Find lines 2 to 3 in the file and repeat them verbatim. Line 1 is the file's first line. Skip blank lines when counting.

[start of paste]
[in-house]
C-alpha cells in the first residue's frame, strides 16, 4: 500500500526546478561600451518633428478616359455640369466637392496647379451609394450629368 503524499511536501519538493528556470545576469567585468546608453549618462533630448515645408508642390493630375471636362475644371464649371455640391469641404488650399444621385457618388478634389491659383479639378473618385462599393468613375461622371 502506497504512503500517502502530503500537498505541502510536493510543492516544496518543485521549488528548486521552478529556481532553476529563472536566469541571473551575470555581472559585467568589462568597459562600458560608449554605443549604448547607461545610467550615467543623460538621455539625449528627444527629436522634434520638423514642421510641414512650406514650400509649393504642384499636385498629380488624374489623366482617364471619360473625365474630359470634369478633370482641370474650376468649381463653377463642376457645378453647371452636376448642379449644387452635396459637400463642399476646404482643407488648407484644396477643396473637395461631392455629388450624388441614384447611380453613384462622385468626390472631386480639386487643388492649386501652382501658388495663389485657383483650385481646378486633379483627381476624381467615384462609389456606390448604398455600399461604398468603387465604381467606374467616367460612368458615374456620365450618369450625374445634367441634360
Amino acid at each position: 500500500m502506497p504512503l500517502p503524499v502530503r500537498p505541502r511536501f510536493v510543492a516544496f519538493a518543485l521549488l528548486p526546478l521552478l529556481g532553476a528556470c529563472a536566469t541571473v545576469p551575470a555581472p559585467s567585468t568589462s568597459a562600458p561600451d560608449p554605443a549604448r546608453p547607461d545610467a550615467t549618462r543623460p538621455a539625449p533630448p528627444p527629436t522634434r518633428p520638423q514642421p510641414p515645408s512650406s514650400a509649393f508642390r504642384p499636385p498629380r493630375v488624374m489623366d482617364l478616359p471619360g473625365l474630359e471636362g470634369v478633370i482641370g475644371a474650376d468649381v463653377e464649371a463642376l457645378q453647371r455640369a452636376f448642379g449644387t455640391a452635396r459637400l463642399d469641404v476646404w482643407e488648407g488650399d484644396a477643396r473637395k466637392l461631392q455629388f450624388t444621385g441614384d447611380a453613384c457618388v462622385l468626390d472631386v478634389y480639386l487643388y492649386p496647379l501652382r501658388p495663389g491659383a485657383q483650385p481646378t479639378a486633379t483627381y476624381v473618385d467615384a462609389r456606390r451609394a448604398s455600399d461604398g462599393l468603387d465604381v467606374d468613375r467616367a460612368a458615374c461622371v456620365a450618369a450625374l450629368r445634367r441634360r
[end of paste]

C-alpha cells in the first residue's frame, strides 16, 4: 500500500526546478561600451518633428478616359455640369466637392496647379451609394450629368 503524499511536501519538493528556470545576469567585468546608453549618462533630448515645408508642390493630375471636362475644371464649371455640391469641404488650399444621385457618388478634389491659383479639378473618385462599393468613375461622371 502506497504512503500517502502530503500537498505541502510536493510543492516544496518543485521549488528548486521552478529556481532553476529563472536566469541571473551575470555581472559585467568589462568597459562600458560608449554605443549604448547607461545610467550615467543623460538621455539625449528627444527629436522634434520638423514642421510641414512650406514650400509649393504642384499636385498629380488624374489623366482617364471619360473625365474630359470634369478633370482641370474650376468649381463653377463642376457645378453647371452636376448642379449644387452635396459637400463642399476646404482643407488648407484644396477643396473637395461631392455629388450624388441614384447611380453613384462622385468626390472631386480639386487643388492649386501652382501658388495663389485657383483650385481646378486633379483627381476624381467615384462609389456606390448604398455600399461604398468603387465604381467606374467616367460612368458615374456620365450618369450625374445634367441634360
Amino acid at each position: 500500500m502506497p504512503l500517502p503524499v502530503r500537498p505541502r511536501f510536493v510543492a516544496f519538493a518543485l521549488l528548486p526546478l521552478l529556481g532553476a528556470c529563472a536566469t541571473v545576469p551575470a555581472p559585467s567585468t568589462s568597459a562600458p561600451d560608449p554605443a549604448r546608453p547607461d545610467a550615467t549618462r543623460p538621455a539625449p533630448p528627444p527629436t522634434r518633428p520638423q514642421p510641414p515645408s512650406s514650400a509649393f508642390r504642384p499636385p498629380r493630375v488624374m489623366d482617364l478616359p471619360g473625365l474630359e471636362g470634369v478633370i482641370g475644371a474650376d468649381v463653377e464649371a463642376l457645378q453647371r455640369a452636376f448642379g449644387t455640391a452635396r459637400l463642399d469641404v476646404w482643407e488648407g488650399d484644396a477643396r473637395k466637392l461631392q455629388f450624388t444621385g441614384d447611380a453613384c457618388v462622385l468626390d472631386v478634389y480639386l487643388y492649386p496647379l501652382r501658388p495663389g491659383a485657383q483650385p481646378t479639378a486633379t483627381y476624381v473618385d467615384a462609389r456606390r451609394a448604398s455600399d461604398g462599393l468603387d465604381v467606374d468613375r467616367a460612368a458615374c461622371v456620365a450618369a450625374l450629368r445634367r441634360r